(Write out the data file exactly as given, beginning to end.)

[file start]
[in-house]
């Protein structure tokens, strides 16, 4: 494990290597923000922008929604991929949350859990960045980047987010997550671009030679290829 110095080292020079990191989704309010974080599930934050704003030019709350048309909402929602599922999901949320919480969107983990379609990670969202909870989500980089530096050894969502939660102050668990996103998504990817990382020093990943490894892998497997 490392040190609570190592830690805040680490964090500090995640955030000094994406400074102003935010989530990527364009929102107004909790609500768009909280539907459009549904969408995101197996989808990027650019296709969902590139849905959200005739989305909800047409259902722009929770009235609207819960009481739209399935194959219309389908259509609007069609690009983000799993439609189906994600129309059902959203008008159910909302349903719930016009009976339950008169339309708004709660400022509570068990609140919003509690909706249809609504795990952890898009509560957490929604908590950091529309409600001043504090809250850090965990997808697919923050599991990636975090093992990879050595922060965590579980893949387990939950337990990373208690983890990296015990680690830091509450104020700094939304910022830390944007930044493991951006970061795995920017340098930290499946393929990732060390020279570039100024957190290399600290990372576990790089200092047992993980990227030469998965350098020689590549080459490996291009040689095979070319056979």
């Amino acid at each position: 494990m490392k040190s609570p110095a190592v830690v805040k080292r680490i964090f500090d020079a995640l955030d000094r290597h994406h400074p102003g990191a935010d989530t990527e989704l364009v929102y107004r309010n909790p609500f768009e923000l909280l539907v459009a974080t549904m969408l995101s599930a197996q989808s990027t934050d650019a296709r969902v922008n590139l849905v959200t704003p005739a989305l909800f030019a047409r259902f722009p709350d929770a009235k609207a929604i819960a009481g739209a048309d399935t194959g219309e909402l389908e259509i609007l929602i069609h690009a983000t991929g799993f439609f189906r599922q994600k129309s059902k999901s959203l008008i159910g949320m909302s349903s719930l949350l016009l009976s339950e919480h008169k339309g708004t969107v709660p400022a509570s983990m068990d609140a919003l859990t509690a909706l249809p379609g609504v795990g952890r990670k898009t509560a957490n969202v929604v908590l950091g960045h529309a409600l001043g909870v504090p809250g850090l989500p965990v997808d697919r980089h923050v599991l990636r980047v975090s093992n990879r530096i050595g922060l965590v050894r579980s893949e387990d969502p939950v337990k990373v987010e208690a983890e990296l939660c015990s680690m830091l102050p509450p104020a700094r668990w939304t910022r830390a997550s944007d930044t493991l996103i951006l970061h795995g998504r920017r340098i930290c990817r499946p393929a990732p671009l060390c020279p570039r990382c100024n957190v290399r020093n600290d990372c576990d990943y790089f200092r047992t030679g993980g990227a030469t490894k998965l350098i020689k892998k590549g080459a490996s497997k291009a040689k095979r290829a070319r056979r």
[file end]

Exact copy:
[in-house]
């Protein structure tokens, strides 16, 4: 494990290597923000922008929604991929949350859990960045980047987010997550671009030679290829 110095080292020079990191989704309010974080599930934050704003030019709350048309909402929602599922999901949320919480969107983990379609990670969202909870989500980089530096050894969502939660102050668990996103998504990817990382020093990943490894892998497997 490392040190609570190592830690805040680490964090500090995640955030000094994406400074102003935010989530990527364009929102107004909790609500768009909280539907459009549904969408995101197996989808990027650019296709969902590139849905959200005739989305909800047409259902722009929770009235609207819960009481739209399935194959219309389908259509609007069609690009983000799993439609189906994600129309059902959203008008159910909302349903719930016009009976339950008169339309708004709660400022509570068990609140919003509690909706249809609504795990952890898009509560957490929604908590950091529309409600001043504090809250850090965990997808697919923050599991990636975090093992990879050595922060965590579980893949387990939950337990990373208690983890990296015990680690830091509450104020700094939304910022830390944007930044493991951006970061795995920017340098930290499946393929990732060390020279570039100024957190290399600290990372576990790089200092047992993980990227030469998965350098020689590549080459490996291009040689095979070319056979």
């Amino acid at each position: 494990m490392k040190s609570p110095a190592v830690v805040k080292r680490i964090f500090d020079a995640l955030d000094r290597h994406h400074p102003g990191a935010d989530t990527e989704l364009v929102y107004r309010n909790p609500f768009e923000l909280l539907v459009a974080t549904m969408l995101s599930a197996q989808s990027t934050d650019a296709r969902v922008n590139l849905v959200t704003p005739a989305l909800f030019a047409r259902f722009p709350d929770a009235k609207a929604i819960a009481g739209a048309d399935t194959g219309e909402l389908e259509i609007l929602i069609h690009a983000t991929g799993f439609f189906r599922q994600k129309s059902k999901s959203l008008i159910g949320m909302s349903s719930l949350l016009l009976s339950e919480h008169k339309g708004t969107v709660p400022a509570s983990m068990d609140a919003l859990t509690a909706l249809p379609g609504v795990g952890r990670k898009t509560a957490n969202v929604v908590l950091g960045h529309a409600l001043g909870v504090p809250g850090l989500p965990v997808d697919r980089h923050v599991l990636r980047v975090s093992n990879r530096i050595g922060l965590v050894r579980s893949e387990d969502p939950v337990k990373v987010e208690a983890e990296l939660c015990s680690m830091l102050p509450p104020a700094r668990w939304t910022r830390a997550s944007d930044t493991l996103i951006l970061h795995g998504r920017r340098i930290c990817r499946p393929a990732p671009l060390c020279p570039r990382c100024n957190v290399r020093n600290d990372c576990d990943y790089f200092r047992t030679g993980g990227a030469t490894k998965l350098i020689k892998k590549g080459a490996s497997k291009a040689k095979r290829a070319r056979r």